Dossier Biodiversity and ecosystem services in relation to agriculture
How do structural elements in our landscape, from small forests and roadsides to highways, influence the temperature and the presence of insects in a nearby field? And how do temperature and local insect community in turn influence crop growth on a field? ILVO together with UGent investigated the link between landscape and functional agrobiodiversity with the help of citizen scientists and their 40 square-meter gardens in the citizen science project BEL-Landschap (2018 and 2019).
What does ILVO do?
Together with 90 volunteers, ecological processes such as plant growth and pest control were monitored weekly in square-meter gardens.
Land use around the gardens (cropland, grassland, forest, gardens) affects the gardens: plant growth, temperature, insects in the gardens.
The observations in the gardens and the interactions between volunteers influence support for rural biodiversity.
Landscape-scale biodiversity under pressure
The diversity of biological life (biodiversity) in the agricultural landscape is under pressure. Intensification of agriculture in the recent past has led at the field level to economies of scale and increased use of fertilizers and pesticides, among others. At the landscape level, it has led to the disappearance of semi-natural elements. These are green elements that are strongly influenced by humans, such as hedges, hedgerows, wood edges, tree rows, forest fragments but also grass verges, field edges, flower meadows or extensively managed grasslands. Populations of animal and plant species tied to agricultural land - so-called "farm nature" - have declined sharply or disappeared due to the disappearance of these semi-natural elements. For example, a major loss of arthropods such as insects is reported. Field birds such as the skylark are also declining sharply in rural areas.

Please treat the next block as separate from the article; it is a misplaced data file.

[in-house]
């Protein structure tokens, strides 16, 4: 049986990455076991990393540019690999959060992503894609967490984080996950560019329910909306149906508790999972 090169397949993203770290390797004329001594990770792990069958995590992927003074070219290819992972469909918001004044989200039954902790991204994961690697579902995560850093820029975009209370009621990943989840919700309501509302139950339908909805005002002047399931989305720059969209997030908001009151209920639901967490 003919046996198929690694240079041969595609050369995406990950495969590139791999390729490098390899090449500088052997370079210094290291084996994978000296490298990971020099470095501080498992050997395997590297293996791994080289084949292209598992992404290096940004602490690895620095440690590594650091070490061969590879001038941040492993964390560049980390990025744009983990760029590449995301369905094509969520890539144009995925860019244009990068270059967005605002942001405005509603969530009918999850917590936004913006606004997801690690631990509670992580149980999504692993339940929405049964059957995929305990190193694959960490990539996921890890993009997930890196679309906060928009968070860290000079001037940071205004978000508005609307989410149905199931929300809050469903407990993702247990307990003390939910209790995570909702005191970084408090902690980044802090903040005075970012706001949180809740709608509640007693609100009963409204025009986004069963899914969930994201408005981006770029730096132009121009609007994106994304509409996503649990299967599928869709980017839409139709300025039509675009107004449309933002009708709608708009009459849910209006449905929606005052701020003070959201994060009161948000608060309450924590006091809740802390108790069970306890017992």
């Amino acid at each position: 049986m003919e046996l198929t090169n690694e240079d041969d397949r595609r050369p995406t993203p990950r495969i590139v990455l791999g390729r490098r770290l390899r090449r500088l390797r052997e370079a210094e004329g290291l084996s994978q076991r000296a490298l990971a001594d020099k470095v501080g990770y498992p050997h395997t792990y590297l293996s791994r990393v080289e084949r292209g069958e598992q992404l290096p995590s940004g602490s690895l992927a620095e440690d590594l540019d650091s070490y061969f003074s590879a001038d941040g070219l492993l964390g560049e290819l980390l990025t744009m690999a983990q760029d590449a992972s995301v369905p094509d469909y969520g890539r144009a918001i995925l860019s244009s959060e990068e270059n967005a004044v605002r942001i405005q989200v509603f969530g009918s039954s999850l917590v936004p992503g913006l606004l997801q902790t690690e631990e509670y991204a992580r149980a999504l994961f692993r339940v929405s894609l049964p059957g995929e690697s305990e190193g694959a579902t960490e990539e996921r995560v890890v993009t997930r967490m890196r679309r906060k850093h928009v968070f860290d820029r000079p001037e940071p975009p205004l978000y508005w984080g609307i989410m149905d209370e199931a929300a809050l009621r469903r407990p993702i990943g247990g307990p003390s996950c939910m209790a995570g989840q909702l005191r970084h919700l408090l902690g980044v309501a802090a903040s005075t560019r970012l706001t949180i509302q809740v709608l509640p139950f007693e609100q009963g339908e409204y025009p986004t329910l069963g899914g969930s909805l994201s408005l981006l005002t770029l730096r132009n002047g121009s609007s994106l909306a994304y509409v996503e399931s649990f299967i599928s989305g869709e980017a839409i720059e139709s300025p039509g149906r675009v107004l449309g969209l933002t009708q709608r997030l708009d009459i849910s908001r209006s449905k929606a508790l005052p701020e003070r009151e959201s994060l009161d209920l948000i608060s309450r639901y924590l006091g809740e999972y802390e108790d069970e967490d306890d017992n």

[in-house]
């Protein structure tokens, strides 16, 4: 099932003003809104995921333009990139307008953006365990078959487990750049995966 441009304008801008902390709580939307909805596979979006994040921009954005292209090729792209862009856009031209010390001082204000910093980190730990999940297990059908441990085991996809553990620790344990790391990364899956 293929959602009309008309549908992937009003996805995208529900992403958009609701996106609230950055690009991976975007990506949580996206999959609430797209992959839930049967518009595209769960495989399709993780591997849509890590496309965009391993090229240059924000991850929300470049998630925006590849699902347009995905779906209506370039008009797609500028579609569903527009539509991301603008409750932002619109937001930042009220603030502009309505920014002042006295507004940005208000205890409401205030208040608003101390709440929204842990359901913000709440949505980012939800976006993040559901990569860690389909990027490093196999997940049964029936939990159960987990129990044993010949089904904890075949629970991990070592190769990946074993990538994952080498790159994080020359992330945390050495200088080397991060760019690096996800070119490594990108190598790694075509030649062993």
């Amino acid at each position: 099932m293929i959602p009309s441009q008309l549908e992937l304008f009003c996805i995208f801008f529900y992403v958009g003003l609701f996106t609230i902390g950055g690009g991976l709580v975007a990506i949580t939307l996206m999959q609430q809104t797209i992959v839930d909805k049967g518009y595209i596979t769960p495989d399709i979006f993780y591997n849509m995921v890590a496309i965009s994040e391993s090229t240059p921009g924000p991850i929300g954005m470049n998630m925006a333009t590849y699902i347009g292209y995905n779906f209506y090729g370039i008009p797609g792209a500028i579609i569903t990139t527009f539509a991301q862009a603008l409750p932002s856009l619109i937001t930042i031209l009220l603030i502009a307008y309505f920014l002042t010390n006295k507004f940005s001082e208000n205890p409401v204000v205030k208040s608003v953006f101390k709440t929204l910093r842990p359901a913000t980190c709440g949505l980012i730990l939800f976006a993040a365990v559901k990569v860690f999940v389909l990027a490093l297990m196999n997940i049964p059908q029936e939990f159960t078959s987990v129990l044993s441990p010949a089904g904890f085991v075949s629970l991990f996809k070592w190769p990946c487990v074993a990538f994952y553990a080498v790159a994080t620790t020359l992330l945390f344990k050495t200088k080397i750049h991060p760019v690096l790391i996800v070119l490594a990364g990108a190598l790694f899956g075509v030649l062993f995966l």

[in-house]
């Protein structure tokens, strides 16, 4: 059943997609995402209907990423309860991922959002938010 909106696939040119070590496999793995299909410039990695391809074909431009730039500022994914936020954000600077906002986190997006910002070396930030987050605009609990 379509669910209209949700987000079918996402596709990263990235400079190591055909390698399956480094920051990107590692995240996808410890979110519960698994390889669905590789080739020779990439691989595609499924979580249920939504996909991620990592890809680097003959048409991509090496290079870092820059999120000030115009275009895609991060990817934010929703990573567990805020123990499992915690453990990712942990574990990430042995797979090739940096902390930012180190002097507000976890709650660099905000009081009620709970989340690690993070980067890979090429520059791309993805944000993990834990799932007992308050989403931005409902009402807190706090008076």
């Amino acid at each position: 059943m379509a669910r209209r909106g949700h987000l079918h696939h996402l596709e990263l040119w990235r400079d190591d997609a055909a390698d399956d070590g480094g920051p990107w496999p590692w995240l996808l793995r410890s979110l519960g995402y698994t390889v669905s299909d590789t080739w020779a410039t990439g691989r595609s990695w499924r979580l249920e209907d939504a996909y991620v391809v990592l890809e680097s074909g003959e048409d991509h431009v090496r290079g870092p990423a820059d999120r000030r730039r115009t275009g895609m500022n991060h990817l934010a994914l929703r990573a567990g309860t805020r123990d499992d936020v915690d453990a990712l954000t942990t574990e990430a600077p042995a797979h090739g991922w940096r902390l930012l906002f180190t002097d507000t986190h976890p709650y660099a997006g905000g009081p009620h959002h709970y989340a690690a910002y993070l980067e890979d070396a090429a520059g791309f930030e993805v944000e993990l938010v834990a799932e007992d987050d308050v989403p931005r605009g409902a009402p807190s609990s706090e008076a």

Ecosystem services: the services that biodiversity provides us
In recent years, it has been shown that this loss of biodiversity also affects human well-being. After all, wild animals and plants provide numerous services that are crucial for producing food and creating a livable environment. Examples include wild bees, bumblebees and hoverflies that are responsible for pollinating crops, natural enemies that help suppress pest species, and trees and shrubs that produce wood but also help define the character of landscapes. These services to human well-being are called ecosystem services provided here by the contemporary agricultural ecosystem.
Policies and measures to strengthen biodiversity
Maintaining and enhancing biodiversity in agricultural landscapes is an important policy objective, and measures have been formulated at global, European and national/regional levels to make this a reality. Typical examples of local measures are the management agreements that farmers can enter into with the government in exchange for compensation. They receive this, for example, when they sow field edges with an herb-rich mixture or create woody borders.
> Also read the biodiversity strategy of the European Council
Landscape approach required
Despite farmers' efforts to do so, research shows that some of these measures are often not effective enough. This is partly due to the fragmented approach at the area level. Moreover, such measures within plots ignore the complexity of landscapes, which in practice consist of a network and interplay of various green elements, such as roadside elements and gardens. This is particularly relevant in highly urbanized regions such as Flanders, where these small green elements are abundant near farmland. What impact they have on biodiversity and local growing conditions on those lands was insufficiently known before the BEL-Landschap project.